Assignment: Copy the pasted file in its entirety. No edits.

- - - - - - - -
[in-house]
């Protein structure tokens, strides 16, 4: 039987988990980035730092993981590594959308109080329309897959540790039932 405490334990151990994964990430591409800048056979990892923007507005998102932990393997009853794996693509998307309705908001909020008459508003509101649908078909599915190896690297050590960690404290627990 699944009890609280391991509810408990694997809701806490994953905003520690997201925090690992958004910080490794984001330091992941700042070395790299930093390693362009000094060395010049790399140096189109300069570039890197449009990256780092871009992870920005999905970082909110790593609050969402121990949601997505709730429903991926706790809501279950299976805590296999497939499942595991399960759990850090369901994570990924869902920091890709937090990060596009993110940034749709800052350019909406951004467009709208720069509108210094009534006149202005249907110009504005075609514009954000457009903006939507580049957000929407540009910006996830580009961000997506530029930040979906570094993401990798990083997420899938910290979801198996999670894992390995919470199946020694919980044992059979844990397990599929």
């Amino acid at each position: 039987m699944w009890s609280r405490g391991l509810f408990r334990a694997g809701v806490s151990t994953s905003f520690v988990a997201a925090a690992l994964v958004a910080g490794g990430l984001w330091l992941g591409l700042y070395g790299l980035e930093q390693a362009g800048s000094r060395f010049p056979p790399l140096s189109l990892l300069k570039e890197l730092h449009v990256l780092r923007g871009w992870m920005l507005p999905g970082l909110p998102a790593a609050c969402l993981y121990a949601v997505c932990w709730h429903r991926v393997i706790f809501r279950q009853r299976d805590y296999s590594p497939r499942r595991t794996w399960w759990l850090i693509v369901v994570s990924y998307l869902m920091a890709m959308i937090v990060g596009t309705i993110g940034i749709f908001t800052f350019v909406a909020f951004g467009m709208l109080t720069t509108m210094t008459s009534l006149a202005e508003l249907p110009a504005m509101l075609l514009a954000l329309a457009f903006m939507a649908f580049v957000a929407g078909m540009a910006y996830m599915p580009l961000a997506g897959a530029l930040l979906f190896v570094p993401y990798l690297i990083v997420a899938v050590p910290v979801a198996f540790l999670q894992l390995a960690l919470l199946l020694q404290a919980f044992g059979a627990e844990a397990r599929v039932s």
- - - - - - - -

[in-house]
């Protein structure tokens, strides 16, 4: 039987988990980035730092993981590594959308109080329309897959540790039932 405490334990151990994964990430591409800048056979990892923007507005998102932990393997009853794996693509998307309705908001909020008459508003509101649908078909599915190896690297050590960690404290627990 699944009890609280391991509810408990694997809701806490994953905003520690997201925090690992958004910080490794984001330091992941700042070395790299930093390693362009000094060395010049790399140096189109300069570039890197449009990256780092871009992870920005999905970082909110790593609050969402121990949601997505709730429903991926706790809501279950299976805590296999497939499942595991399960759990850090369901994570990924869902920091890709937090990060596009993110940034749709800052350019909406951004467009709208720069509108210094009534006149202005249907110009504005075609514009954000457009903006939507580049957000929407540009910006996830580009961000997506530029930040979906570094993401990798990083997420899938910290979801198996999670894992390995919470199946020694919980044992059979844990397990599929």
């Amino acid at each position: 039987m699944w009890s609280r405490g391991l509810f408990r334990a694997g809701v806490s151990t994953s905003f520690v988990a997201a925090a690992l994964v958004a910080g490794g990430l984001w330091l992941g591409l700042y070395g790299l980035e930093q390693a362009g800048s000094r060395f010049p056979p790399l140096s189109l990892l300069k570039e890197l730092h449009v990256l780092r923007g871009w992870m920005l507005p999905g970082l909110p998102a790593a609050c969402l993981y121990a949601v997505c932990w709730h429903r991926v393997i706790f809501r279950q009853r299976d805590y296999s590594p497939r499942r595991t794996w399960w759990l850090i693509v369901v994570s990924y998307l869902m920091a890709m959308i937090v990060g596009t309705i993110g940034i749709f908001t800052f350019v909406a909020f951004g467009m709208l109080t720069t509108m210094t008459s009534l006149a202005e508003l249907p110009a504005m509101l075609l514009a954000l329309a457009f903006m939507a649908f580049v957000a929407g078909m540009a910006y996830m599915p580009l961000a997506g897959a530029l930040l979906f190896v570094p993401y990798l690297i990083v997420a899938v050590p910290v979801a198996f540790l999670q894992l390995a960690l919470l199946l020694q404290a919980f044992g059979a627990e844990a397990r599929v039932s």